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2 March 2020
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Watch the recorded sessions here on YouTube.
Haere mai. Join us to welcome to Tai Tokerau, Walter Jehne who is presenting The Soil Sponge: How carbon and the hydrological cycle can save us.
9.00: Powhiri and kapu ti
10.30: Workshop including
Introduction of Walter (Max Purnell)
Introducing the UNESCO Takahiwai Project exploring soil carbon and the alignment between matauranga Māori and Western science. (Project team) 20 minutes
The soil sponge (Walter Jehne)
Discussions and next steps
Lunch will be served at Midday and the programme will continue into the afternoon.
WALTER JEHNE is an internationally known Australian soil microbiologist and climate scientist and the founder of Healthy Soils Australia. He is passionate about educating farmers, policymakers and others about “the soil carbon sponge” and its crucial role in reversing and mitigating climate change. His work shows how we can safely cool the climate by repairing our disrupted hydrological cycles. That project requires us to return some of the excess carbon in the atmosphere to the soil, where it belongs. In 2017, he participated in an invitation-only United Nations Food and Agriculture Organization conference in Paris aimed at bringing soil into the next Intergovernmental Panel on Climate Change (IPCC) report.
Jehne was an early researcher on glomalin, mycorrhizal fungi and root ecology. He grew up in the bush, surrounded by nature. At university he chose the field of microbiology because it encompasses all life processes in microcosm. As a young man he started his career working on forest dieback diseases in relation to soil microbial interactions. Later he “switched to the dark side” when he realized that the disease fungi were actually our friends because they’re involved with symbiosis, and disease serves to remove and recycle moribund organisms.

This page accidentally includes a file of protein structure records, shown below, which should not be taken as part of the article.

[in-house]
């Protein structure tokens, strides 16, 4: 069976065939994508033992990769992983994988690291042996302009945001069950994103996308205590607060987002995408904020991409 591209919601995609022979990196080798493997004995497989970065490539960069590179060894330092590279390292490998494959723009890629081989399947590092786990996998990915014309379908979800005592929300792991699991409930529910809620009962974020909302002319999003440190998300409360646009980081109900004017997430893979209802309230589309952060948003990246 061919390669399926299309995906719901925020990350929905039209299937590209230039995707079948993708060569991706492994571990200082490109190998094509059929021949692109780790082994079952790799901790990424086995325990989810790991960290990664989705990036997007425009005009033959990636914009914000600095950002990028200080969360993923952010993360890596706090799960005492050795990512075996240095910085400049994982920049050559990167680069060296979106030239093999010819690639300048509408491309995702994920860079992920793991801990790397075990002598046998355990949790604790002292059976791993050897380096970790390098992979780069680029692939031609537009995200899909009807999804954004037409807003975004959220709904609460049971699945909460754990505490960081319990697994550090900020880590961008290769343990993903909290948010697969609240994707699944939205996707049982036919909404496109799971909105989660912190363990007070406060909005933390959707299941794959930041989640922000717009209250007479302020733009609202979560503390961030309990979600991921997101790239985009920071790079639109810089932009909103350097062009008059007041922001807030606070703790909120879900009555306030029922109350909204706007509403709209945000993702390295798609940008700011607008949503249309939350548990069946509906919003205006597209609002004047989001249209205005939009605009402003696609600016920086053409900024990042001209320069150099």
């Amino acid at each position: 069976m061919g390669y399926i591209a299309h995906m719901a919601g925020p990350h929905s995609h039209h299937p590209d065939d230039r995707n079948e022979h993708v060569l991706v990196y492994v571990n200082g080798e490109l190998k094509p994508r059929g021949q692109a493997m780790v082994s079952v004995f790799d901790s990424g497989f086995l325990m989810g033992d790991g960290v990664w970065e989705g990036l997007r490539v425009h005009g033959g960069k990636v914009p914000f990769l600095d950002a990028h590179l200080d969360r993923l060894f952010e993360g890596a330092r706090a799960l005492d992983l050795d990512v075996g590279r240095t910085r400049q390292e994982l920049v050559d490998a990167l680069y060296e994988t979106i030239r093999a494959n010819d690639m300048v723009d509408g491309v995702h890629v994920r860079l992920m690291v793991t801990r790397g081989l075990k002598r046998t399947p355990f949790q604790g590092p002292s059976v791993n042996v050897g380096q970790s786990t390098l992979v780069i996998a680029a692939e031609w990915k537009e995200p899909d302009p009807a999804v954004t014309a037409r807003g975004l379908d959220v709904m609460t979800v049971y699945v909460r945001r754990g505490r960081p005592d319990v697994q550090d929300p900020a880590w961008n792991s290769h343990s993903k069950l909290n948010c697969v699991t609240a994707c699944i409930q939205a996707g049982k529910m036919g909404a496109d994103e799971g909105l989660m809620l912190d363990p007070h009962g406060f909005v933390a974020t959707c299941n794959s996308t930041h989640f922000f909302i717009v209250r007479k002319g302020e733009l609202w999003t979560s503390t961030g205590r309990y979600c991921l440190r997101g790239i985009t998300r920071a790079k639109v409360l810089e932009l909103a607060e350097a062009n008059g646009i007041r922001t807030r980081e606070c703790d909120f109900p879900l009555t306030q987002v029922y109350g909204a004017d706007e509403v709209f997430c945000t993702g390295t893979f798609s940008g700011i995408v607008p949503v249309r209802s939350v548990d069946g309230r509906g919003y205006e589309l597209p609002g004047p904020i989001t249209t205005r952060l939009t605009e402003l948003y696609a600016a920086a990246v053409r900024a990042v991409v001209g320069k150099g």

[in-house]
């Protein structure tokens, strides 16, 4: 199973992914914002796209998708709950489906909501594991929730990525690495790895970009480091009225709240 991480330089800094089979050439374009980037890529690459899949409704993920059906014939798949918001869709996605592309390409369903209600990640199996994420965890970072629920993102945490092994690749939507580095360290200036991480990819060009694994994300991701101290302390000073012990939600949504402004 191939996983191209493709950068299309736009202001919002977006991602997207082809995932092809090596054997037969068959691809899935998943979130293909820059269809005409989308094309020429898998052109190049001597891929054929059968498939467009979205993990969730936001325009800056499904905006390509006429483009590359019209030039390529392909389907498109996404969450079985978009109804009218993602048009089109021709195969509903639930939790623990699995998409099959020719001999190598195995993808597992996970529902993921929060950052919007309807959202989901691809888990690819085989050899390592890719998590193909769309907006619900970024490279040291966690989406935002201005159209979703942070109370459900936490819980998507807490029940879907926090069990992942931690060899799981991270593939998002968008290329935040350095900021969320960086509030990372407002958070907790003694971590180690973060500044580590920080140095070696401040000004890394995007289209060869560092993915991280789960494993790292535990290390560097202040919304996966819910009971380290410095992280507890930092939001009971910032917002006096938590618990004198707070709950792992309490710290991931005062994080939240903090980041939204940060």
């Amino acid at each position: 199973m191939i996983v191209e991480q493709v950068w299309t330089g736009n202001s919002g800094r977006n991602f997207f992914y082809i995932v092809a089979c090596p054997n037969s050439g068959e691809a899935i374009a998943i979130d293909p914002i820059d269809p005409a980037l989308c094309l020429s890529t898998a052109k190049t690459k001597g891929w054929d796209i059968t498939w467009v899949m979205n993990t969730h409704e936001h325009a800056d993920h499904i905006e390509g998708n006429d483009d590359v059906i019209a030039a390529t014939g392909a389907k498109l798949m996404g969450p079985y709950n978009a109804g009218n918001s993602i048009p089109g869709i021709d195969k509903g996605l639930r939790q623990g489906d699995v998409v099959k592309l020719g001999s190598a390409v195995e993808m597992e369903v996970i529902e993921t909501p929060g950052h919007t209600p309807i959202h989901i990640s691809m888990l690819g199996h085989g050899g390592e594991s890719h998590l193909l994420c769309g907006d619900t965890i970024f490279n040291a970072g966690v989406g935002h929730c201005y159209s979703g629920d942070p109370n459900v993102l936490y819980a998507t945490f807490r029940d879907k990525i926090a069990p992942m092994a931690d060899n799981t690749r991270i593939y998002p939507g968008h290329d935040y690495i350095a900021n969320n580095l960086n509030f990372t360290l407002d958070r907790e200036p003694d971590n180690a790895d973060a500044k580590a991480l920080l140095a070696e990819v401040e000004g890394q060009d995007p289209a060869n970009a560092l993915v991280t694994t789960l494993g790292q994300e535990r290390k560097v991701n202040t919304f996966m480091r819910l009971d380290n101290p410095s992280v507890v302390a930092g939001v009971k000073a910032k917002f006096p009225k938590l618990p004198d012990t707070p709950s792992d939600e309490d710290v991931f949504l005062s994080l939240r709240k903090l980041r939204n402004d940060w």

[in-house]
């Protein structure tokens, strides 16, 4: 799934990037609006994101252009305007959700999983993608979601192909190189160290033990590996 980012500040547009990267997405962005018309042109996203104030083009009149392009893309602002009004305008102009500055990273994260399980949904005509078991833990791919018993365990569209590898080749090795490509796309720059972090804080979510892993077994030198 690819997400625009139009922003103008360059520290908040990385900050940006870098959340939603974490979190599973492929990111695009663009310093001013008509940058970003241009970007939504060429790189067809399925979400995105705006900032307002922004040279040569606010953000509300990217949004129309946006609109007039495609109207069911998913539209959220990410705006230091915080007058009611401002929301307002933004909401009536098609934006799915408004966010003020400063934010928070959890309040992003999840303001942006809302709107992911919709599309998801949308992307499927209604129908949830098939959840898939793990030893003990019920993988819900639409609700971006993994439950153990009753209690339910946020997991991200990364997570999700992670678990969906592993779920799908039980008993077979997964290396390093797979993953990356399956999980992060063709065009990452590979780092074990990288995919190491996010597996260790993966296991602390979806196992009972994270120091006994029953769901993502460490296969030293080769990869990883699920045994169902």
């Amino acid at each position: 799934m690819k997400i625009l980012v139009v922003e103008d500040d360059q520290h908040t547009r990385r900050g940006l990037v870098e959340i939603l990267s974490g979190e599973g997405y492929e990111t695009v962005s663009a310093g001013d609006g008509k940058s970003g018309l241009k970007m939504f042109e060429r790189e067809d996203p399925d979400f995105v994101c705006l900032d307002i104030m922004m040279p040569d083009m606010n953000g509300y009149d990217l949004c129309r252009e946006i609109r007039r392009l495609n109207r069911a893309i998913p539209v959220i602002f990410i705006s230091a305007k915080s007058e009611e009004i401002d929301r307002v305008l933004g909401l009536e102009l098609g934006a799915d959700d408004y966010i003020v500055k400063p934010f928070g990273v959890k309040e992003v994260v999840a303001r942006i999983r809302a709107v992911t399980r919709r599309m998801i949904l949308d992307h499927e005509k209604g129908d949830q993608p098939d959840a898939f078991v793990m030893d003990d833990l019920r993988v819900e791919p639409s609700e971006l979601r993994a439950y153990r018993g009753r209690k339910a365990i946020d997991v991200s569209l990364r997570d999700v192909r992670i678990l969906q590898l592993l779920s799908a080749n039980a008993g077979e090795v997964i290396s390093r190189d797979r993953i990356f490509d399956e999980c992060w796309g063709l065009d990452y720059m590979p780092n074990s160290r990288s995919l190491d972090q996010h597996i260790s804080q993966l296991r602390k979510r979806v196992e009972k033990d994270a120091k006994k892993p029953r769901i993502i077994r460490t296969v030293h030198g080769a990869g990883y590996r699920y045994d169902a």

As a research scientist at CSIRO (Australia’s scientific research organization), Jehne investigated the potential of mycorrhizal fungi to recolonize toxic, degraded soils and to rebuild productive biosystems. His curiosity took him to China to study why the country’s traditional agriculture was so productive. Later he worked with his federal government on changing the paradigm of land management to foster strategic innovation. He retired 15 years ago so he could get back to practically applying science and grassroots empowerment. He travels widely to share his understanding of the causes and solutions to climate change.
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